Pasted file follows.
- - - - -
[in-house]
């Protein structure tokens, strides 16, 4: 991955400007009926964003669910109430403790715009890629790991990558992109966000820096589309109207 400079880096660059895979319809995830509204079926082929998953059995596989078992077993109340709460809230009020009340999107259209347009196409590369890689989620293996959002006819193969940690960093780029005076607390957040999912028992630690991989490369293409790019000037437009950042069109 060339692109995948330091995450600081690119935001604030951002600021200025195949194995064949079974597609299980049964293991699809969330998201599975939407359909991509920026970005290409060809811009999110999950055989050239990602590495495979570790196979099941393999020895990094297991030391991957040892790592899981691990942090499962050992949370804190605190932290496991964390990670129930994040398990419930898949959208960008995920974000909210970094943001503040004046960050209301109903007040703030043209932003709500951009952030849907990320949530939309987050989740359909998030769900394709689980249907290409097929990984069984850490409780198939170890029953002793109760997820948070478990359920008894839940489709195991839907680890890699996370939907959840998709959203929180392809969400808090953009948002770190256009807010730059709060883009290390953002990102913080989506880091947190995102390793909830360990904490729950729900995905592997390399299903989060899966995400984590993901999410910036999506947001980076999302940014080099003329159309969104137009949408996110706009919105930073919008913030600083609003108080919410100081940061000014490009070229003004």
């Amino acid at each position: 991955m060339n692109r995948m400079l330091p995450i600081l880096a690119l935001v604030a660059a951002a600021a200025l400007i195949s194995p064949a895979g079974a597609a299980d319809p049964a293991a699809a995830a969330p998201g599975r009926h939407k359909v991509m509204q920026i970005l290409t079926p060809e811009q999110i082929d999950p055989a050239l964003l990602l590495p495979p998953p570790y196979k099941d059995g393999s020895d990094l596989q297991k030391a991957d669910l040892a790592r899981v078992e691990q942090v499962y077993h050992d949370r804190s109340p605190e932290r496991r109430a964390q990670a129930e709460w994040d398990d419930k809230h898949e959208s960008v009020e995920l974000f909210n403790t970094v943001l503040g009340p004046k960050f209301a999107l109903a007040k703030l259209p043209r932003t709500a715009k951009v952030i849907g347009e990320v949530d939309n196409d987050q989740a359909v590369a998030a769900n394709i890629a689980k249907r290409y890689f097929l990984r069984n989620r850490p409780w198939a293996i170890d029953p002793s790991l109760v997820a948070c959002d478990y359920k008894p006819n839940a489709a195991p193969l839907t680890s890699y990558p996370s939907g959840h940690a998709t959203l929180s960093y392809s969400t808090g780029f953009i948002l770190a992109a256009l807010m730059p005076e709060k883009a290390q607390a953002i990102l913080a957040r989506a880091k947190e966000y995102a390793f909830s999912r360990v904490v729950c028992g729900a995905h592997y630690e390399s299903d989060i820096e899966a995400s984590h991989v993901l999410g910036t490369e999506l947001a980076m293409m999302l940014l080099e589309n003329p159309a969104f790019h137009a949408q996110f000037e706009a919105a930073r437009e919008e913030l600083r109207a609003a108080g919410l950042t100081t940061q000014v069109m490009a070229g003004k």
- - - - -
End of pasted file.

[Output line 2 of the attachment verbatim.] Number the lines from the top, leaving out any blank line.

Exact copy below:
């Protein structure tokens, strides 16, 4: 991955400007009926964003669910109430403790715009890629790991990558992109966000820096589309109207 400079880096660059895979319809995830509204079926082929998953059995596989078992077993109340709460809230009020009340999107259209347009196409590369890689989620293996959002006819193969940690960093780029005076607390957040999912028992630690991989490369293409790019000037437009950042069109 060339692109995948330091995450600081690119935001604030951002600021200025195949194995064949079974597609299980049964293991699809969330998201599975939407359909991509920026970005290409060809811009999110999950055989050239990602590495495979570790196979099941393999020895990094297991030391991957040892790592899981691990942090499962050992949370804190605190932290496991964390990670129930994040398990419930898949959208960008995920974000909210970094943001503040004046960050209301109903007040703030043209932003709500951009952030849907990320949530939309987050989740359909998030769900394709689980249907290409097929990984069984850490409780198939170890029953002793109760997820948070478990359920008894839940489709195991839907680890890699996370939907959840998709959203929180392809969400808090953009948002770190256009807010730059709060883009290390953002990102913080989506880091947190995102390793909830360990904490729950729900995905592997390399299903989060899966995400984590993901999410910036999506947001980076999302940014080099003329159309969104137009949408996110706009919105930073919008913030600083609003108080919410100081940061000014490009070229003004």